Ghost stories are as much a part of festive season television as family mayhem in EastEnders and repeats of The Morecambe & Wise Show, and each one usually goes like this: young couple (woman expecting first child) move into their “dream home”, deliriously happy...until they start to hear strange noises and see apparitions.
But what if this was real and you found an unexpected houseguest at your new abode. Would you have any comeback against the seller?
One could argue that “vacant possession” had not been granted, but a seller has limited control over the presence of a ghost, just as they have limited control over an unwanted burglar.
The onus is on buyers to satisfy themselves on the heritable property that they are about to purchase. Lawyers use the term caveat emptor, meaning “buyer beware”. During a property transaction this implied legal position is varied according to the terms of the contract (“the missives”) entered into between the parties. It is standard to include a condition warranting the sellers that, so far as they are aware, there are no structural issues or timber problems such as wet rot, damp or infestation. Where problems are disclosed, the solicitor will recommend that the buyer instructs a specialist contractor to inspect the property for advice and estimated costs of repair. There is no requirement within a standard contract to disclose the presence of paranormal activity and I have yet to see an additional clause added to a contract by a purchasing agent. However, one of my colleagues has read a clause within a home report highlighting local knowledge that the property had a history of things that “go bump in the night”.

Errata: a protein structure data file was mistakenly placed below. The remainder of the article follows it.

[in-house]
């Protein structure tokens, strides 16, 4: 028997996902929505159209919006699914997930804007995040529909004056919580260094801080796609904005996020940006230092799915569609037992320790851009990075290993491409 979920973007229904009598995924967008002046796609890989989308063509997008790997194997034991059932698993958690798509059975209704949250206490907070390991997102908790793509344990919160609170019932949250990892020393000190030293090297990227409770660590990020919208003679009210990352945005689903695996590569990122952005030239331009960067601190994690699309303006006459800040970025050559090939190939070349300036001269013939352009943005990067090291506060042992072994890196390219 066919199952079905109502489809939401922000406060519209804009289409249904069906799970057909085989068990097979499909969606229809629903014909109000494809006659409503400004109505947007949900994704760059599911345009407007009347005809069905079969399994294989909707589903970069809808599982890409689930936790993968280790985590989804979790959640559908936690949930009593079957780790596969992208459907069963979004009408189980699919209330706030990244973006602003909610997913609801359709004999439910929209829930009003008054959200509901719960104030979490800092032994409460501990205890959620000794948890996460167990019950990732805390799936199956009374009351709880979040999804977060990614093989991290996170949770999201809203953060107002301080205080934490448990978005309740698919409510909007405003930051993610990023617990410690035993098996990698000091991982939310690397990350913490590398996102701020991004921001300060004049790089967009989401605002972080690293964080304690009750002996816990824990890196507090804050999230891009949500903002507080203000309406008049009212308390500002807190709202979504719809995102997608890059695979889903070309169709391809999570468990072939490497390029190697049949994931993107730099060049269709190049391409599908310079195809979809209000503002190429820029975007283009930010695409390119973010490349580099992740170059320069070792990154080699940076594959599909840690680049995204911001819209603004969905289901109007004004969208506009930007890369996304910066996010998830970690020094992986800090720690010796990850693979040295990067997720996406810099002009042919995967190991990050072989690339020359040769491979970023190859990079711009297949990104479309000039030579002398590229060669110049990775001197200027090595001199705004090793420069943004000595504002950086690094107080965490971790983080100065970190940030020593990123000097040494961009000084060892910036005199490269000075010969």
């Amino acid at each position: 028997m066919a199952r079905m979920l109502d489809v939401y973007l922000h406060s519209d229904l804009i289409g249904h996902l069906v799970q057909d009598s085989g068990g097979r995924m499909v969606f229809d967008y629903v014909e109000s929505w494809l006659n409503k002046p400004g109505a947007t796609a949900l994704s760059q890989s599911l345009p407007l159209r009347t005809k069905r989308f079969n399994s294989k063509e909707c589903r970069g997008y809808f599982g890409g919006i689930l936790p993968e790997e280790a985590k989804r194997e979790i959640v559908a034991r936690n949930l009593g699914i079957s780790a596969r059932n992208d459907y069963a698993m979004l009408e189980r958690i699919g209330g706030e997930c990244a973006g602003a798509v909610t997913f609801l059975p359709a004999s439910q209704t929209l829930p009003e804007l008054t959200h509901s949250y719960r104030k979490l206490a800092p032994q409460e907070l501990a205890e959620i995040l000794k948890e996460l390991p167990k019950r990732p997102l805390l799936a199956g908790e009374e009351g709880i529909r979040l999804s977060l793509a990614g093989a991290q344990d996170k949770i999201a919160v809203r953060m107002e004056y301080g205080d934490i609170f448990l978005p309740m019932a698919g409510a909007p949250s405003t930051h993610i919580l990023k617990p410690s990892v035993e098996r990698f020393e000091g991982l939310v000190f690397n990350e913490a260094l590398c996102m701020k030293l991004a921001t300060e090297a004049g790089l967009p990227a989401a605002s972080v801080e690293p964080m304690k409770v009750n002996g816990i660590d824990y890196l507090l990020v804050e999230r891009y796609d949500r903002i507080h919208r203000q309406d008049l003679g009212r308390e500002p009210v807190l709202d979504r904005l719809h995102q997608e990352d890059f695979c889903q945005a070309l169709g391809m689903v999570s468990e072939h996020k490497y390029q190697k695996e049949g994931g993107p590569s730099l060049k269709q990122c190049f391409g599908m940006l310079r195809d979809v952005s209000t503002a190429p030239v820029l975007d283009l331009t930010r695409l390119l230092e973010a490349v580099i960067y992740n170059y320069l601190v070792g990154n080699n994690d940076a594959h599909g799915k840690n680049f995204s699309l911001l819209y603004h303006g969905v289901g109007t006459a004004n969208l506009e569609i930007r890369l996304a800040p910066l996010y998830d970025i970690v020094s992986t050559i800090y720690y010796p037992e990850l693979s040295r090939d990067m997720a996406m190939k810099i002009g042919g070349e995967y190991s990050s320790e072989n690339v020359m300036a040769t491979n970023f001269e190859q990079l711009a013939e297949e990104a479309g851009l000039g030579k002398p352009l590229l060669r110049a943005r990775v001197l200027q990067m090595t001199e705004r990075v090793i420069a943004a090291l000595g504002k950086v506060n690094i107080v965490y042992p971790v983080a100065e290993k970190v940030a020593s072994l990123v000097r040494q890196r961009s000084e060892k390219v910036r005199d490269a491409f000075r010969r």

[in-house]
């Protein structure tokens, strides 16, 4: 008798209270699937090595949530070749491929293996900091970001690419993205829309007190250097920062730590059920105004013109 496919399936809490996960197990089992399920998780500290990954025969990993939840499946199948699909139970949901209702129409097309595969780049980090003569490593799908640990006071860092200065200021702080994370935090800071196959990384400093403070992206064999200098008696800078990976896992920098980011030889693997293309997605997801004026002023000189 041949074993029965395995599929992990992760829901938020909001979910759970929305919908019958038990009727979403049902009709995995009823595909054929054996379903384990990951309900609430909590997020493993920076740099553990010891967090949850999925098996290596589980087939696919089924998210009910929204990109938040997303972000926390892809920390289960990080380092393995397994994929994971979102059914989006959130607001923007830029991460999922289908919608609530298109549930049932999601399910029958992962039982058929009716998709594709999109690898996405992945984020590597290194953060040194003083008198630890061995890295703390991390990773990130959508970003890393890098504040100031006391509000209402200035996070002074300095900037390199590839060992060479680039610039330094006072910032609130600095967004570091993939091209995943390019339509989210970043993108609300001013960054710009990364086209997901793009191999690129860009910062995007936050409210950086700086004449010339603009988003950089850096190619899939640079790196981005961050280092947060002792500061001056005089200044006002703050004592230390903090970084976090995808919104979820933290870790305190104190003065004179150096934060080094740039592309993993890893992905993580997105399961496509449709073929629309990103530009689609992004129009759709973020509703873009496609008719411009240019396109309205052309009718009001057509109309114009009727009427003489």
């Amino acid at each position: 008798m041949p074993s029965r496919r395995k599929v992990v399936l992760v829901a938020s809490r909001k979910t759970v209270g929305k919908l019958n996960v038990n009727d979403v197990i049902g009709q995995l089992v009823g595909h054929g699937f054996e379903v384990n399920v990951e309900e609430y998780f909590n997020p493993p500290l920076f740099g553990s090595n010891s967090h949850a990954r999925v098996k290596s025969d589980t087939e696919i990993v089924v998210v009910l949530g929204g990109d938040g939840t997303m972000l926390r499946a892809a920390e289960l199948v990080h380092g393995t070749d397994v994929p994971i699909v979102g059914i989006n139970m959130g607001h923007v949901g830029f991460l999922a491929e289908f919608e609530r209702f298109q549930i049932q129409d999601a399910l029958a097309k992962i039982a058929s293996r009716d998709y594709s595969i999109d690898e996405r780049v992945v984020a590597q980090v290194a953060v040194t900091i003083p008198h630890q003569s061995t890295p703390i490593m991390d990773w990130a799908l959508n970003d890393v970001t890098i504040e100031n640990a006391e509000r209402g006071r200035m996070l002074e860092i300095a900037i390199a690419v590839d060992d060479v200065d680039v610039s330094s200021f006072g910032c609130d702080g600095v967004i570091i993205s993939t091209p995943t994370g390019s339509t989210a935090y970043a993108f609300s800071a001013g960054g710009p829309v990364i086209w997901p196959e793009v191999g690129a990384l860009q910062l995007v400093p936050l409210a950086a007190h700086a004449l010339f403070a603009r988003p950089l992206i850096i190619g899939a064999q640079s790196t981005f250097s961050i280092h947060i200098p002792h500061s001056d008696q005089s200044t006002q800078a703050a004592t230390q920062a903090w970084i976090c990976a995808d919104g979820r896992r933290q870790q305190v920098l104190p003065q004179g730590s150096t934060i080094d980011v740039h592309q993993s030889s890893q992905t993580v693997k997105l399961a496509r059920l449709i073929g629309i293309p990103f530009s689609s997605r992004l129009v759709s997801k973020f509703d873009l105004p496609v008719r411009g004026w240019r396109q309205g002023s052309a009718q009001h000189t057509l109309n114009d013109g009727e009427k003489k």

Under the Consumer Protection from Unfair Trading Regulations 2008 there is a duty of care upon estate agents to advise potential purchasers of any material information that would affect a decision to purchase a property, although a seller could argue that they were not aware of the spooky presence, which may be difficult to prove otherwise. The responsibility remains with the buyer to ask the pertinent question of the seller at the time of offering for the property. In the same manner as asking if any of the neighbours partake in an annual battle of Christmas light exhibitions. - Scotsman